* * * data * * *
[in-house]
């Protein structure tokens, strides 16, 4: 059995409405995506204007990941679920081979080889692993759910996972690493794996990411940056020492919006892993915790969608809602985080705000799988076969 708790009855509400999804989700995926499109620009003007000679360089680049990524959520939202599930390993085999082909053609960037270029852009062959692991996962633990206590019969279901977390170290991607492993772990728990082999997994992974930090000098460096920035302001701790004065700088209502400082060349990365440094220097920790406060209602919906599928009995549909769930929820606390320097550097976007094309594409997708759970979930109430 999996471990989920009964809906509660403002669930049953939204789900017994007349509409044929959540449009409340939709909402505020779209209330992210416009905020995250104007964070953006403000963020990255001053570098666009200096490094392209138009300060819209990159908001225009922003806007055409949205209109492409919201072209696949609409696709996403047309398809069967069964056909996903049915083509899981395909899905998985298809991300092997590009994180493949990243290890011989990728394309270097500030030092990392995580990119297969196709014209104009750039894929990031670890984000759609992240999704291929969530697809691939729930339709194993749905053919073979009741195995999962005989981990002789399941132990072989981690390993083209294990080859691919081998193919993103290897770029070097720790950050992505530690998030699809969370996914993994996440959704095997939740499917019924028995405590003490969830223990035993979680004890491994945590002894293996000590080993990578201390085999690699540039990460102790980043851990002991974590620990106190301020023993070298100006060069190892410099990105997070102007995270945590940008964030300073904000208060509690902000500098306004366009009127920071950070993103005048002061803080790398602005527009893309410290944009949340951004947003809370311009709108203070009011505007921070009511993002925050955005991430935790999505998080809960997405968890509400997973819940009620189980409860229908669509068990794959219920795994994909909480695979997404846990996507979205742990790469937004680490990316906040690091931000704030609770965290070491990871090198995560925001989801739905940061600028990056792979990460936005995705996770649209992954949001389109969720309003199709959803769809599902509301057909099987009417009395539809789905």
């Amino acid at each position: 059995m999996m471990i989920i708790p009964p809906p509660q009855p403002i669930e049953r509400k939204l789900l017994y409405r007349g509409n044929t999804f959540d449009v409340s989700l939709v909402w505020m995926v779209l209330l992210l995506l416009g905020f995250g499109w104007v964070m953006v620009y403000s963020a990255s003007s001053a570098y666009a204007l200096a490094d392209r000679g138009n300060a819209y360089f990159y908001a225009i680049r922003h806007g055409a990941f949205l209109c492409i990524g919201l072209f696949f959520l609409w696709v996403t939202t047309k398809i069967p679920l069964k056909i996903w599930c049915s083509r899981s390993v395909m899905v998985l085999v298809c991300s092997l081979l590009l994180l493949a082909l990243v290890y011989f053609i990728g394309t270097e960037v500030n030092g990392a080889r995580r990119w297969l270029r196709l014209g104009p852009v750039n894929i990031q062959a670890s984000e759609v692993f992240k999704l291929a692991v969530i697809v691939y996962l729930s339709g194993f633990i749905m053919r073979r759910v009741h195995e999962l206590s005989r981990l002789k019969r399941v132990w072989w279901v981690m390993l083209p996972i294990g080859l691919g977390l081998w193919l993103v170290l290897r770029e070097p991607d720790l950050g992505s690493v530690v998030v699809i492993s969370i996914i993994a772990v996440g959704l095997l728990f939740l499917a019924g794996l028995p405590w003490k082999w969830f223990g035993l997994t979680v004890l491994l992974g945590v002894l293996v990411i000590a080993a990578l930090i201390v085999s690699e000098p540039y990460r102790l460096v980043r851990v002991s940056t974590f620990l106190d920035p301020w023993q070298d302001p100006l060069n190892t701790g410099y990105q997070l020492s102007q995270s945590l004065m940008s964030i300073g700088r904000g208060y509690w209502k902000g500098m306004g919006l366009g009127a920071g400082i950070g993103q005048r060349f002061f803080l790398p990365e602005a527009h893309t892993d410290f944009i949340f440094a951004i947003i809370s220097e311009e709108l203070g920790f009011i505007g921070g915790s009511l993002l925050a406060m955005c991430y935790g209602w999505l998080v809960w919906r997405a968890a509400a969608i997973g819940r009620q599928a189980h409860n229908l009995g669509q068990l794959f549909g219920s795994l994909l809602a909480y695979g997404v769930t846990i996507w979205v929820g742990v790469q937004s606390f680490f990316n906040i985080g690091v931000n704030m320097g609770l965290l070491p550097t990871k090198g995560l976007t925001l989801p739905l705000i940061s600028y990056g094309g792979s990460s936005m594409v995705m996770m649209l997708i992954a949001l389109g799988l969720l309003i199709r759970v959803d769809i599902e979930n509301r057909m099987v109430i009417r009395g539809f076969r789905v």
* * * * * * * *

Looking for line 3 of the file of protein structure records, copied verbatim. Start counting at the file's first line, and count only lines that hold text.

């Amino acid at each position: 059995m999996m471990i989920i708790p009964p809906p509660q009855p403002i669930e049953r509400k939204l789900l017994y409405r007349g509409n044929t999804f959540d449009v409340s989700l939709v909402w505020m995926v779209l209330l992210l995506l416009g905020f995250g499109w104007v964070m953006v620009y403000s963020a990255s003007s001053a570098y666009a204007l200096a490094d392209r000679g138009n300060a819209y360089f990159y908001a225009i680049r922003h806007g055409a990941f949205l209109c492409i990524g919201l072209f696949f959520l609409w696709v996403t939202t047309k398809i069967p679920l069964k056909i996903w599930c049915s083509r899981s390993v395909m899905v998985l085999v298809c991300s092997l081979l590009l994180l493949a082909l990243v290890y011989f053609i990728g394309t270097e960037v500030n030092g990392a080889r995580r990119w297969l270029r196709l014209g104009p852009v750039n894929i990031q062959a670890s984000e759609v692993f992240k999704l291929a692991v969530i697809v691939y996962l729930s339709g194993f633990i749905m053919r073979r759910v009741h195995e999962l206590s005989r981990l002789k019969r399941v132990w072989w279901v981690m390993l083209p996972i294990g080859l691919g977390l081998w193919l993103v170290l290897r770029e070097p991607d720790l950050g992505s690493v530690v998030v699809i492993s969370i996914i993994a772990v996440g959704l095997l728990f939740l499917a019924g794996l028995p405590w003490k082999w969830f223990g035993l997994t979680v004890l491994l992974g945590v002894l293996v990411i000590a080993a990578l930090i201390v085999s690699e000098p540039y990460r102790l460096v980043r851990v002991s940056t974590f620990l106190d920035p301020w023993q070298d302001p100006l060069n190892t701790g410099y990105q997070l020492s102007q995270s945590l004065m940008s964030i300073g700088r904000g208060y509690w209502k902000g500098m306004g919006l366009g009127a920071g400082i950070g993103q005048r060349f002061f803080l790398p990365e602005a527009h893309t892993d410290f944009i949340f440094a951004i947003i809370s220097e311009e709108l203070g920790f009011i505007g921070g915790s009511l993002l925050a406060m955005c991430y935790g209602w999505l998080v809960w919906r997405a968890a509400a969608i997973g819940r009620q599928a189980h409860n229908l009995g669509q068990l794959f549909g219920s795994l994909l809602a909480y695979g997404v769930t846990i996507w979205v929820g742990v790469q937004s606390f680490f990316n906040i985080g690091v931000n704030m320097g609770l965290l070491p550097t990871k090198g995560l976007t925001l989801p739905l705000i940061s600028y990056g094309g792979s990460s936005m594409v995705m996770m649209l997708i992954a949001l389109g799988l969720l309003i199709r759970v959803d769809i599902e979930n509301r057909m099987v109430i009417r009395g539809f076969r789905v």